Iran Hangs Billionaire for Bank Fraud, Unlike America where the Rich can get away with Almost Anything
Largest fraud case since 1979 Islamic Revolution sends four scammers to the gallows, including tycoon Mahafarid Amir Khosravi.
Mahafarid Amir Khosravi, aka Amir Mansour Aria, the billionaire at the heart of a $2.6 billion state bank scam, was executed recently state television reported. Khosravi was said to have been the mastermind of the largest fraud case since the country’s 1979 Islamic Revolution.
The report said the execution at Evin prison came not long after Iran’s Supreme Court upheld his death sentence.
Khosravi’s lawyer, Gholam Ali Riahi, was quoted by news website khabaronline.ir as saying that his client was put to death without any notice.
The fraud included forged documents to get credit at one of Iran’s top financial institutions, Bank Saderat, to purchase assets including state-owned companies like major steel producer Khuzestan Steel Co.
Khosravi’s business empire included more than 35 companies from a football club to meat imports from Brazil. According to Iranian media reports, the bank fraud began in 2007.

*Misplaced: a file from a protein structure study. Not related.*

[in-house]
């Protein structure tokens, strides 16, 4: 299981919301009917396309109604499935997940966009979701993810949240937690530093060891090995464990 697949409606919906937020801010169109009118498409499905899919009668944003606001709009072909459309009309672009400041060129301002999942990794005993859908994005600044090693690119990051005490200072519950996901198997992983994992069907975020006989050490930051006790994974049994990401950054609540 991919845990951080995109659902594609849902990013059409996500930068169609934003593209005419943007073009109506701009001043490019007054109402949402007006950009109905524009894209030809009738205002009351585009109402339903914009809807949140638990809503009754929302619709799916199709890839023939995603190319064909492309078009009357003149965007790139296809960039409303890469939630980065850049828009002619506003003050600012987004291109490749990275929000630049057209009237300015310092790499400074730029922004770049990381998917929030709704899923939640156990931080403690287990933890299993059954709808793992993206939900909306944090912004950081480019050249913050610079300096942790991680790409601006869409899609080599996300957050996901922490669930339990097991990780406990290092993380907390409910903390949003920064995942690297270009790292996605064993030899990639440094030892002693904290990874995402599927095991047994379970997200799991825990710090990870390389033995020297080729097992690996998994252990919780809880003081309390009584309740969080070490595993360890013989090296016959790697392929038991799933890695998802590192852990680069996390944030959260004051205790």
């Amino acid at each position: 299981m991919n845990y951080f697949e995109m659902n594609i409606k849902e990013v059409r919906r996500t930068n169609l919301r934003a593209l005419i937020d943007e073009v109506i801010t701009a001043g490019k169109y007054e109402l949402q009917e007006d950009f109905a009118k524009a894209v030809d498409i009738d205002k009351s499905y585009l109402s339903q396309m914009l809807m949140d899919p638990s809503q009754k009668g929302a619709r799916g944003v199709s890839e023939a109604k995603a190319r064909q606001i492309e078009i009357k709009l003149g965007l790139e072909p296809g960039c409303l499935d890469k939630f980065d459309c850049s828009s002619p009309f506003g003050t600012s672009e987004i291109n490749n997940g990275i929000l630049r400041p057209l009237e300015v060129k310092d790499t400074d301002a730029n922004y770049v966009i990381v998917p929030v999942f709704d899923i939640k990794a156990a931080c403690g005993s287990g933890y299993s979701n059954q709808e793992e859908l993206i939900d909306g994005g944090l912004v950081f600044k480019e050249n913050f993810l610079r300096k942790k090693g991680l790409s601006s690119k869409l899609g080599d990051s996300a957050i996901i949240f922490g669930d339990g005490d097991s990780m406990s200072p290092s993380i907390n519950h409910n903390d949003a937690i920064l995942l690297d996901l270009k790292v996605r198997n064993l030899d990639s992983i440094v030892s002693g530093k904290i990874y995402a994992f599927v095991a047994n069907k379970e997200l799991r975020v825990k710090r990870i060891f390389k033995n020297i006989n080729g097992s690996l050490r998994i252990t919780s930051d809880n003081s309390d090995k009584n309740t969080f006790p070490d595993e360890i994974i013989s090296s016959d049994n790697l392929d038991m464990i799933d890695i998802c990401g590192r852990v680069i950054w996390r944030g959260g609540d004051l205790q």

A total of 39 defendants were convicted in the case. Four received death sentences, two got life sentences and the rest received sentences of up to 25 years in prison.
The trials raised questions about corruption at senior levels in Iran’s tightly controlled economy during the administration of former President Mahmoud Ahmadinejad.
Mahmoud Reza Khavari, a former head of Bank Melli, another major Iranian bank, escaped to Canada in 2011 before he could be arrested. He faces charges over the case in Iran and remains on the Islamic Republic’s wanted list. Khavari previously admitted that his bank partially was involved in the fraud, but has maintained his innocence.
How many bankers and politicians are guilty of similar crimes in America? How many have been prosecuted? How many have seen even one day in jail?
It is no wonder that in the US so many businessmen and public servants are tempted into crooked deals and scams, when they have little to fear in the form of punishment.
I bet the corruption both in Washington and on Wall Street would abruptly decline if we executed a couple of the bankers responsible for the 2008 bank failures.
But no, in the United States, instead of hanging the bastards we bail them out!
We really do deserve the economic collapse we’re going to get. We could have turned this country around.
We have only our apathy to blame for the horror that’s headed our way.
By Tom Retterbush